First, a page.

Delayed financing, how to not get caught with your pants down?

1 Reply

In case you don't know what delayed financing is, here are a few links:

I'm about to have enough HELOC buying power to buy 2-4 units that I'm interested in "cash". Delayed financing allows HELOCs to be used, you just have to pay them off first after you refinance. (correct me anywhere I'm wrong!).

As I understand it, delayed financing will reimburse a buyer the entire purchase price AND closing costs OR 70% of the appraised value (75% for SFR), whichever is less. It's the whichever is less that scares me.

I see HELOCs as cheap hard money.  The interest rates are low, they're 10 years interest only, but I don't want to get stuck paying them for more than a few months.  Let's say I find a duplex that's listed for $65,000, and I get it with a cash offer for $55,000.  If it appraises for $70,000, I can only get $49,000 back plus closing costs.  Getting a duplex for 6k is a great deal, but will really slow down or even prevent any momentum.

Is there anyway I can figure out how a bank is going to appraise a property?  I talked to a particular lender, they do a real, full blown appraisal.  I know I can pay for one up front, but the bank won't use mine (my ~$500 is sort of lost), and the new appraisal may come back way different (higher or lower).  I don't see anyway to mitigate or lessen this risk.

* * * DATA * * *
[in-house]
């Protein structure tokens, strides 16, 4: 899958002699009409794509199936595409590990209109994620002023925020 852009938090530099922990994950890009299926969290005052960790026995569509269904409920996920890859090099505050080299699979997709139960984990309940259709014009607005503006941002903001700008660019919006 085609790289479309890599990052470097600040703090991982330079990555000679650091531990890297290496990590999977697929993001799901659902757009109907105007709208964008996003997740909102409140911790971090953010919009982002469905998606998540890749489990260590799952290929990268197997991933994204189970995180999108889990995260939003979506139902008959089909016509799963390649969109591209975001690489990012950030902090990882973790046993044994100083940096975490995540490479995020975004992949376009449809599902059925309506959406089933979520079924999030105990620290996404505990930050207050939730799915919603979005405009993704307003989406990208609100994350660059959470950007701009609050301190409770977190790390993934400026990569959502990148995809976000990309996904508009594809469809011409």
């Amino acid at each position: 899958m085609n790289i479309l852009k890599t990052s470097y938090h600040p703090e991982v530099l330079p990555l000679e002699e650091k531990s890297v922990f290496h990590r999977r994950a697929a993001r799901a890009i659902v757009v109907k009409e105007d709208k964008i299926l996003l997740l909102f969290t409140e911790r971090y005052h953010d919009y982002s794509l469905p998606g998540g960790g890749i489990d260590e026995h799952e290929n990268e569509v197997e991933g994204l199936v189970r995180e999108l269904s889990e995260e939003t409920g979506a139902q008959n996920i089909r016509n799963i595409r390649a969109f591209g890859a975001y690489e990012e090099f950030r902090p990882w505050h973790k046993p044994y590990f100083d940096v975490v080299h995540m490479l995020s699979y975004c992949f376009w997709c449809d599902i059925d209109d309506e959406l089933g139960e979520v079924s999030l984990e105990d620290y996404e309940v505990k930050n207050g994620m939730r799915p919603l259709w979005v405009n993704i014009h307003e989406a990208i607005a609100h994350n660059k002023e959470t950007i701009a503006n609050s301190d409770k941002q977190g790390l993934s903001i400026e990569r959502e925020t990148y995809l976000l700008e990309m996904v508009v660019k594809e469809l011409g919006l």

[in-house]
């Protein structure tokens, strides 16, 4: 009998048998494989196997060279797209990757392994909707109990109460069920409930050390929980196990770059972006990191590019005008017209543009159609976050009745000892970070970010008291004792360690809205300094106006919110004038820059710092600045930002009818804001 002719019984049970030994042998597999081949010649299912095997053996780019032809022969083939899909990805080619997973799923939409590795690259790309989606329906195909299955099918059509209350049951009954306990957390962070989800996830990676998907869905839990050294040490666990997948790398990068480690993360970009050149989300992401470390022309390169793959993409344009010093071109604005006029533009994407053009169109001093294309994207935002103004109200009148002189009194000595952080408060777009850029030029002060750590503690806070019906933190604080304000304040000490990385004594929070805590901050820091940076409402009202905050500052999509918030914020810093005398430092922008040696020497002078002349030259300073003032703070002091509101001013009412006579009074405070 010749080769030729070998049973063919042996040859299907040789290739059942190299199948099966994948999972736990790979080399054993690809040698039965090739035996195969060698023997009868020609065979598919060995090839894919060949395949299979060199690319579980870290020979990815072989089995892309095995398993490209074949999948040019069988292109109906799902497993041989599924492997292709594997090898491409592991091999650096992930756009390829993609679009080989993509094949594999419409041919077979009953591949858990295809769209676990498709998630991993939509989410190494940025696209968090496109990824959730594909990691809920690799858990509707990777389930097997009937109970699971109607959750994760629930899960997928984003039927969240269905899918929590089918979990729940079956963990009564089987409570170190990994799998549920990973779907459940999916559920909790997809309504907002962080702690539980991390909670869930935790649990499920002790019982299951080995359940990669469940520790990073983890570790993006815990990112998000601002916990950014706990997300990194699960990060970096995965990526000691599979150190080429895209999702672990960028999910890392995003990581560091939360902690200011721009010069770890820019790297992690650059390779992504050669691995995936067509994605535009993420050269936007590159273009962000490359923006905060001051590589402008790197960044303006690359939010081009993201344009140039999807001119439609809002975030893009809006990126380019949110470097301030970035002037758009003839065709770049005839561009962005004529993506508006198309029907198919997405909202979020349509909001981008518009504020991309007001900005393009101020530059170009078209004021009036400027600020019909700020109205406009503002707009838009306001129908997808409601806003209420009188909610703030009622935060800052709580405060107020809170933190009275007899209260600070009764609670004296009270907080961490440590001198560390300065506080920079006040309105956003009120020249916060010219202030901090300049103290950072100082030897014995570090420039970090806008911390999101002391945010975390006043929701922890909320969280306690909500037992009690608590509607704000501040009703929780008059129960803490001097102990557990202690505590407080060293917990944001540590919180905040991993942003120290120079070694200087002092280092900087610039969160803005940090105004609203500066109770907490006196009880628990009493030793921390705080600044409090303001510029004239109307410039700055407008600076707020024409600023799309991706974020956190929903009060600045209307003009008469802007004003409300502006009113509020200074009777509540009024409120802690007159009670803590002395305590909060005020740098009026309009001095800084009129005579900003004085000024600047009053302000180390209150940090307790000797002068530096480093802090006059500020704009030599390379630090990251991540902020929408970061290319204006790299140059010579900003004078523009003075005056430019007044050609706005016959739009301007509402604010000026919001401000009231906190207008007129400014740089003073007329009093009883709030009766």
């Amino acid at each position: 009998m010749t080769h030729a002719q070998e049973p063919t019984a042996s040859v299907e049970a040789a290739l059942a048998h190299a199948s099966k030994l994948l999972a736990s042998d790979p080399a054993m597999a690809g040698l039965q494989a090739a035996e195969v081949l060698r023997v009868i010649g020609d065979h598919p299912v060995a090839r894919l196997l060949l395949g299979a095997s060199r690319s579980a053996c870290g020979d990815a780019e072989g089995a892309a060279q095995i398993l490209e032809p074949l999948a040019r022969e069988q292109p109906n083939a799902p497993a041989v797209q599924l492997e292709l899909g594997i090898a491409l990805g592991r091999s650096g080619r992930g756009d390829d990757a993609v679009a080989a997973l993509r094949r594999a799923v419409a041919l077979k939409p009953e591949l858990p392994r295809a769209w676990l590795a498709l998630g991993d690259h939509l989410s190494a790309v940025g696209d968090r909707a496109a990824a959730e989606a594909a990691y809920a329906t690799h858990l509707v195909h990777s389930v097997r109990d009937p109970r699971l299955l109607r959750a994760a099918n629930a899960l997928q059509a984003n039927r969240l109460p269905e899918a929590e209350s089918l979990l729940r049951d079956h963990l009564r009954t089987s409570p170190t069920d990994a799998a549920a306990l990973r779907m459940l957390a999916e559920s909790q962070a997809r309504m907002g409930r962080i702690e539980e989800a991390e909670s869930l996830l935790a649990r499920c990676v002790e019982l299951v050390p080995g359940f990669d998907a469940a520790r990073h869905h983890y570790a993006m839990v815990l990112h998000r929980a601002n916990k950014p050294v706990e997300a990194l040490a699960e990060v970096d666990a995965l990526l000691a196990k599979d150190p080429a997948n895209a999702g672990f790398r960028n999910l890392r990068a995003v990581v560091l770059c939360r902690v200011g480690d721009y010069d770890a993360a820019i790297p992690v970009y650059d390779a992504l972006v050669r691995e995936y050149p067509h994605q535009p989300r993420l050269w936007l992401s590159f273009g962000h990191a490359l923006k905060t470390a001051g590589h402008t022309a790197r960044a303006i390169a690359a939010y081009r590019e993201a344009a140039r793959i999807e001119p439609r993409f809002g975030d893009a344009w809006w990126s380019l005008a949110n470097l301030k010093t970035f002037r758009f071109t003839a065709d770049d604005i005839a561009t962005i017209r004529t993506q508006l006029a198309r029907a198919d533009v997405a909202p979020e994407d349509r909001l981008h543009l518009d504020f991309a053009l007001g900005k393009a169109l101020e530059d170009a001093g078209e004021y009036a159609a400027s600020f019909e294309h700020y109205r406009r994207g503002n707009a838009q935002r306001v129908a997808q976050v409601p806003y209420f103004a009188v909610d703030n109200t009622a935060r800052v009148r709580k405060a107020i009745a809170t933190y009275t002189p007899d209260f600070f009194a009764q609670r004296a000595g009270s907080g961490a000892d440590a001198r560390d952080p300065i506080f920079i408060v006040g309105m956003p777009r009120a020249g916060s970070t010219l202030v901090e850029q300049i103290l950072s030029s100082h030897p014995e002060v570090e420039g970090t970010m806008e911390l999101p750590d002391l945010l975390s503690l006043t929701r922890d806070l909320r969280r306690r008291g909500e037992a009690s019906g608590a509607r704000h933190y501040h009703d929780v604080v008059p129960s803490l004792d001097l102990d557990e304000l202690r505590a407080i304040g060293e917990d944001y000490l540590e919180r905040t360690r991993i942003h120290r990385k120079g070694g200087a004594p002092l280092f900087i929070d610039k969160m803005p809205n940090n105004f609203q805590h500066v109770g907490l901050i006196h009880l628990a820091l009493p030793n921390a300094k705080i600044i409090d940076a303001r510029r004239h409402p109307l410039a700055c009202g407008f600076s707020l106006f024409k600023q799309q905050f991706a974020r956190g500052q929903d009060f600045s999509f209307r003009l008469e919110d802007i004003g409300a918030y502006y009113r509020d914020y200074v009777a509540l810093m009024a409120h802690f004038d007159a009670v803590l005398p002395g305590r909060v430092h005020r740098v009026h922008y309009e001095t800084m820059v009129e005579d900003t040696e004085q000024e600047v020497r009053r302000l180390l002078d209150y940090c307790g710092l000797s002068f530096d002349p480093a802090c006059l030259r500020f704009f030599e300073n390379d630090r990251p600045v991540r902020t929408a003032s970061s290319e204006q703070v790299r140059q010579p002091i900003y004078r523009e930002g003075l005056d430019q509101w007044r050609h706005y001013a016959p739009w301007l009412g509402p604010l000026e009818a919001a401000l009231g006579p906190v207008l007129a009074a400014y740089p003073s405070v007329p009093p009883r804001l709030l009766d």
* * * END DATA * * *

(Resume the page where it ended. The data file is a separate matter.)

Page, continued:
The best I can come up with is:

  1. Get the best deal I can, ensuring I'm well below the appraised value.  I'm using the BP buy and hold caluculator ensuring these still cash flow with 100% financing, 10% property management, 10% vacancy, 10% repairs, and 5% capex.
  2. Have more than enough cash on hand, in case the appraisal is rough, and I want to pay off my HELOC asap.
  3. Potentially have a private lender on hand that offers a mortgage that will still cash flow.  I haven't explored this option much.

Any other thoughts would be much appreciated!

@Pat Jackson

While you occasionally find a deal with pent-up equity -  we bought a triplex earlier this year for $75K which appraised at $145K on day one - the more reliable approach is to find a property that is tired and mismanaged; buy it shrewdly; then improve the business and force equity.  For a quick refinance, you would look for the ones which require predominately cosmetic improvement and better management.   

On the other end of the spectrum, you find the {near}vacant building, buy it for nearly nothing, and give it a deep retrofit (energy efficiency improvements, layout improvements, update core systems, and refinish throughout).   This approach is capital intensive, but you can end-up with a property worth far more than your capital injection.

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